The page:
*caution Annoying Orange really lives up to his name. Don’t say I didn’t warn you….
What other sites do you use to find social language videos or create your own?
My eyes have been opened to several new websites that I can use as a SLP for social language therapy! It’s always exciting to come across fresh ideas, but as a more “seasoned” SLP, I worry a bit that it might be too complicated for my non-techie mind. When a speech friend sent me a link to a video created using Powtoon, I thought it was worth a look around the website. Boy am I glad I did! Powtoon is a site to create cartoon based video presentations for businesses. However, I used it to create a video from the materials in one of my TeachersPayTeachers products, #sorrynotsorry , as an instructional video on the steps to apologizing. I exported it to Youtube and you can check it out HERE or on my Social Videos Pinterest board. Warning, it was my first try and I am still tweaking timing and placement of the text, but I put this together in less than 20 minutes after watching the tutorial. If I can do it, you can too!!
The site has great step by step tutorials and walks you through visually how to create your Powtoon using pictures and text, with music or voice overs in the background! There is a free membership with plenty of basic creating options, all the way through a professional membership which runs several hundred dollars a month. It would also be interesting to use it as a marketing tool for a private practice. Another project for another day…in the summer.
You could create the videos, but what a fun and engaging way for your students to create them too! Whatever concepts that you are working on in a social language context, for example, the Zones of Regulation or Expected vs. Unexpected behaviors, could be the focus of the student created video. What a better way to see if they understand the concepts than by asking them to teach it to others! Collaborative learning is a big focus in the schools, and your students can work on delegating tasks, creating a script, accepting another person’s point of view/opinion and advocating for their ideas in a group all while creating their own Powtoon. And on those days that our friends seem to have completely forgotten what we have been working on? These videos are a great visual reminder to review concepts and strategies, and you don’t even have to say a word!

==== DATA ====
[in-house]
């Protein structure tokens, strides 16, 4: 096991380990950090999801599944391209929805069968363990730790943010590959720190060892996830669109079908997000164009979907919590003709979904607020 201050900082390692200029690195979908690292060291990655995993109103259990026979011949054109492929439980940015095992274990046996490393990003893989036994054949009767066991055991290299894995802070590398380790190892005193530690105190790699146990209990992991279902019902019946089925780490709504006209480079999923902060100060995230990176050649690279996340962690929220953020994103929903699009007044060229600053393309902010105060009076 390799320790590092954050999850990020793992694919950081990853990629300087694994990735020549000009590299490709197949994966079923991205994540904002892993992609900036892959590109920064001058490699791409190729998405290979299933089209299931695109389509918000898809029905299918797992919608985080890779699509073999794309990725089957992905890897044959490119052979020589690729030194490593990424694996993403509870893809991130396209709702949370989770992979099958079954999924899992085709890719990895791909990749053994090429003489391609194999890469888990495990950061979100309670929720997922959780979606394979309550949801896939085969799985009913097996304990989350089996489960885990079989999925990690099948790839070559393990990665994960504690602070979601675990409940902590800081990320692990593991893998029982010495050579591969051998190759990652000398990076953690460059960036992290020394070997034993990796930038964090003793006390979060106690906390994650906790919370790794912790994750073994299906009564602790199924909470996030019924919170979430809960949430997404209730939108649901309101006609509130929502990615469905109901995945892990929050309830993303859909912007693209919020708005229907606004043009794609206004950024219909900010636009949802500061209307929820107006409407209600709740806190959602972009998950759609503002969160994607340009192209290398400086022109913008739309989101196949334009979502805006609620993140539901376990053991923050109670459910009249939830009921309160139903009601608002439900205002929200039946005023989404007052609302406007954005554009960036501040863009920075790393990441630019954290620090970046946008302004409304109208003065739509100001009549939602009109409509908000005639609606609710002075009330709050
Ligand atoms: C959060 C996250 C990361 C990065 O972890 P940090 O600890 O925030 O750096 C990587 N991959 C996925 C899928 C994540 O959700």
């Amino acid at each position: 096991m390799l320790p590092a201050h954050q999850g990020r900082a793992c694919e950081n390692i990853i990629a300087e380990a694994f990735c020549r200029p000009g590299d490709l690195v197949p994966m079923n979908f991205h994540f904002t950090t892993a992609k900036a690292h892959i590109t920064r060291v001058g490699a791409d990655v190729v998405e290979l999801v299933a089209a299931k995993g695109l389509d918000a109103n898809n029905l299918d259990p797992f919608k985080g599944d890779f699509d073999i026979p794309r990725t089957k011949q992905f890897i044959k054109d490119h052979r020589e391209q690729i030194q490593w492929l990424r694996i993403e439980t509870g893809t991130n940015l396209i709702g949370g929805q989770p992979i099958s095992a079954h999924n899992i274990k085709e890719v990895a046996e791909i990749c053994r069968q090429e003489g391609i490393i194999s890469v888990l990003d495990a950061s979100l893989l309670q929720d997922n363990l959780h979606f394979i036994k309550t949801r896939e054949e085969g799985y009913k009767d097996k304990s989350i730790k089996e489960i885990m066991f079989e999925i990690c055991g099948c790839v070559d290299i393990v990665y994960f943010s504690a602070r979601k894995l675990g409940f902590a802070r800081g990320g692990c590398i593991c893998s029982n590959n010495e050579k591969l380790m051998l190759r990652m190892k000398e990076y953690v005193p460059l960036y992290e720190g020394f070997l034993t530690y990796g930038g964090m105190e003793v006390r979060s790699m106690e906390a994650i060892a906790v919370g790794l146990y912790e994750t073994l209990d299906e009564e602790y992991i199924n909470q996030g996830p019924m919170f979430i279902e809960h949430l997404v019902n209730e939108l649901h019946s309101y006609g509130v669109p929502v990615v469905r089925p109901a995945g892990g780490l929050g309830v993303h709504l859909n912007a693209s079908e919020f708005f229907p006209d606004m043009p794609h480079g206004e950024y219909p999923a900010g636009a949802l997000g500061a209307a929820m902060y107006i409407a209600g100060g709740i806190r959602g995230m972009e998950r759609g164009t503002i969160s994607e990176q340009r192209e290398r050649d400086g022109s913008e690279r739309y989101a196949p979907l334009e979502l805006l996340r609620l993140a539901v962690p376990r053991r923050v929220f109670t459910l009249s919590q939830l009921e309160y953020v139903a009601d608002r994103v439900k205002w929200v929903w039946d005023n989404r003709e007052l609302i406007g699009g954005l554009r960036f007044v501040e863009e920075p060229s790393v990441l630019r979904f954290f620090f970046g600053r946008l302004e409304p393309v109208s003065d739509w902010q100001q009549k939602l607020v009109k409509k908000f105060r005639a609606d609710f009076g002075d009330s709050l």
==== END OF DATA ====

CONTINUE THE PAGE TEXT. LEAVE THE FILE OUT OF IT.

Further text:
As our world moves faster and is more savvy electronically, how do you see using these types of cartoon videos in therapy or for marketing?
I have been working hard to add some new social language videos to my Pinterest board and came across a YouTube channel, LAHWF, by Andrew Hales. He is a twenty something guy out of Utah, who started creating socially awkward videos in response to his own social awkwardness, and turned it into a career. His channel has almost two million subscribers. His videos are not mean spirited and many are laugh out loud funny, but he really taps into social conventions and expectations through his clips.
The first video I saw was awkward elevator . It runs just under a minute and a half and has Andrew smelling peoples shoulders, standing with his face in the corner, planking and hugging someone randomly. It is a fantastic video to use when teaching Michelle Garcia Winner’s Social Thinking curriculum. You could use it to illustrate the concepts of expected/unexpected behavior, what people might be thinking and feeling and the hidden rules of riding in an elevator.
There is quite an extensive amount of videos in the channel’s library, but some are not appropriate for school, so preview first! Here is a list of a few of my favorites that you might want to check out for working on social language concepts with your middle and high school students:
talking people’s ear off
complimenting people very loudly *
*people in Utah must be extraordinarily nice, because no one got upset or even annoyed! Watch this last video all the way to the end to see this in action.
What YouTube channels do you use to work on social language concepts? Share here!